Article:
Engineering Design Consultants

Rov Garage


Eadon Consulting were invited to provide a redesign of an existing garage for remote operated vehicles (ROVs).  The ROV garage acts as a lifting frame for transfer of the ROV from on board a ship into the water, as well as providing a mounting frame for all required ancillary equipment.  For further information about the technical aspects of the project click here.

Eadon Consulting had worked with this client to design the previous version of the ROV Garage and it was good to hear that they were keen for us to upgrade the design in line with new requirements.  The redesign was required to enable the Garage to be used with a heavier ROV (40% increase); limitations on design changes were that the client wished the geometry of the equipment mounting frame to be maintained, to reduce rework required for weight balancing of ancillary equipment, whilst also minimising weight of the garage.  In addition, they requested design changes to include integral forklift pockets and a fixed access ladder.  As the garage was for subsea application, all structural members were rolled channels of duplex steel and face to face contact between members was not accepted; this added an additional limitation to design options. 

Once I had a clear understanding of the client’s requirements, the next step was to create a finite element (FE) model of the existing garage frame, along with scoping level hand calculations, to be used to assess the suitability of various design options.  It was really interesting to use FE as design development tool rather than pure analysis, implementing approximate geometry changes quickly to enable fast-paced design optimisation.  As a first pass, I tried only applying minor structural adjustments to the geometry of the baseframe, to minimise redesign; however, the large increase in live load coupled with the requirements for forklift pockets resulted in large bending moments on the frame legs.  Since the geometrical spacing of these legs had to be maintained, a complete redesign of the garage baseframe was necessary and the mass of the baseframe increased.  To minimise overall mass of the garage frame, the FE model was used to optimise the rest of the garage and remove mass in areas of low stress.  The whole process of design development was quite difficult due to the very tight timescales limited by the client’s manufacturing end dates; however, it was also incredibly interesting and provided numerous engineering development opportunities.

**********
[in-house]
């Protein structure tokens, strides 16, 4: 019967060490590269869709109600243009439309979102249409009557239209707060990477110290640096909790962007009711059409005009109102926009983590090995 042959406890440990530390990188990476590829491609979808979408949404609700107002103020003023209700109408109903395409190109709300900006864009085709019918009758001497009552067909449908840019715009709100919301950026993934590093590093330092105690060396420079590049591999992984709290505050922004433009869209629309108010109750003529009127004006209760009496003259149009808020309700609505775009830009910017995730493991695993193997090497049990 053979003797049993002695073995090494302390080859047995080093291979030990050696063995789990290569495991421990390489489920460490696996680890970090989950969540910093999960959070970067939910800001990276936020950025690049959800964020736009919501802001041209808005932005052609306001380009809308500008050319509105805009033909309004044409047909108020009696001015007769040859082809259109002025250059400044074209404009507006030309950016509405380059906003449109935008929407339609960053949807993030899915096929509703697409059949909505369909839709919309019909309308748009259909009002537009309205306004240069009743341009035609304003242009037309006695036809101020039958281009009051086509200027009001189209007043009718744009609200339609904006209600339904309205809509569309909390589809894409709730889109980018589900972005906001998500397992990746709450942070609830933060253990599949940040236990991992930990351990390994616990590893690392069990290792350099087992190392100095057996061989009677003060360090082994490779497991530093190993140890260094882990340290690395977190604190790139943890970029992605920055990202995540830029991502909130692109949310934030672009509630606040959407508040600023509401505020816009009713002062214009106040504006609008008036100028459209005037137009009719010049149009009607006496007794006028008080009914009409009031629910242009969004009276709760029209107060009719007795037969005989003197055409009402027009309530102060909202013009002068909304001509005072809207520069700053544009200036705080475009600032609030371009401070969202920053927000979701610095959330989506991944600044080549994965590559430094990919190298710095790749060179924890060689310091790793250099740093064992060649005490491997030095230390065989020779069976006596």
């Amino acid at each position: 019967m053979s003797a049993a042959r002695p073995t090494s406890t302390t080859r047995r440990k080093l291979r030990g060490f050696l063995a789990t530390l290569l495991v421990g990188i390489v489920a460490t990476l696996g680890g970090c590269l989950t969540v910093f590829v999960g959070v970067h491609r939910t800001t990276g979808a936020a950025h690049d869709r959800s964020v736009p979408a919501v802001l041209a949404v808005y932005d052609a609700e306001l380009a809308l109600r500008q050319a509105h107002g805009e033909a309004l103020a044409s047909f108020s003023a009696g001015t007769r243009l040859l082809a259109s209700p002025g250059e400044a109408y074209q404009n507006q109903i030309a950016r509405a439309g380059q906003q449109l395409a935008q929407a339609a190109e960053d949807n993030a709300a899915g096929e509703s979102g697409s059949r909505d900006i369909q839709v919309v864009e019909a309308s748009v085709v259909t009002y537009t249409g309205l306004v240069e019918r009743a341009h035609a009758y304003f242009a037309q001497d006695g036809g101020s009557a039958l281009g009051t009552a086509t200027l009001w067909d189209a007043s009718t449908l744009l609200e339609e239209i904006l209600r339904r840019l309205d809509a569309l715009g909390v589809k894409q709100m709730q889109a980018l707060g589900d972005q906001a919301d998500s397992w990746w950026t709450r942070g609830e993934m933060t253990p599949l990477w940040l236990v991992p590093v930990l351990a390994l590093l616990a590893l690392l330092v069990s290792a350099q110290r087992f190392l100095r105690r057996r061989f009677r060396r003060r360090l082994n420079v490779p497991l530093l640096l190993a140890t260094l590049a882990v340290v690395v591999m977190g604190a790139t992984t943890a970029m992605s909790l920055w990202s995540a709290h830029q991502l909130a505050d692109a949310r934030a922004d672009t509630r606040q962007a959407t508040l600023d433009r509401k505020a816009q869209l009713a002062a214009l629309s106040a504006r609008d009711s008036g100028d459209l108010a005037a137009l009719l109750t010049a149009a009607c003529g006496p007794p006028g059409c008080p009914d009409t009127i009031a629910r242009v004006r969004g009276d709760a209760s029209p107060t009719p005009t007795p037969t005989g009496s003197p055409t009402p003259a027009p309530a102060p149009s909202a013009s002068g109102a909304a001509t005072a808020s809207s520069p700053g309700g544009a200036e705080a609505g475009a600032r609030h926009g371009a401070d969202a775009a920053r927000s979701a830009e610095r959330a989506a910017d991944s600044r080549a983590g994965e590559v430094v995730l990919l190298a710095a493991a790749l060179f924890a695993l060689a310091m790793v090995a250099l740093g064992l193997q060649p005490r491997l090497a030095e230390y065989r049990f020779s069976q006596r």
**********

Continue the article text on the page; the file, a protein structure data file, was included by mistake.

An additional design challenge was the implementation of a fixed ladder, which had a knock-on effect of requiring additional harness points; these had to be attached into the garage bumper frame, which was of aluminium.  This provided an unexpected design challenge; due to the reduction in strength of aluminium once welded, the design of the harness points required some additional FE and thinking outside the box to achieve an optimal solution.

Once I was happy that the garage design met the client’s requirements and also complied with the code requirements, we moved into the detailed design phase.  I was assisted by my colleagues to finalise the 3D model in Solidworks and then create a full set of detailed 2D fabrication drawings to the client’s in-house drawing standards.  These were provided to the client, along with final calculations, FE model and a proof load test procedure.

The garage frame has since been fabricated; we have had very positive feedback in terms of ease of assembly of the frame.  We attended the client’s premises to observe the proof load test.  It was incredibly satisfying to see the fabricated garage and know that I had designed the structure.

Sarah Lee


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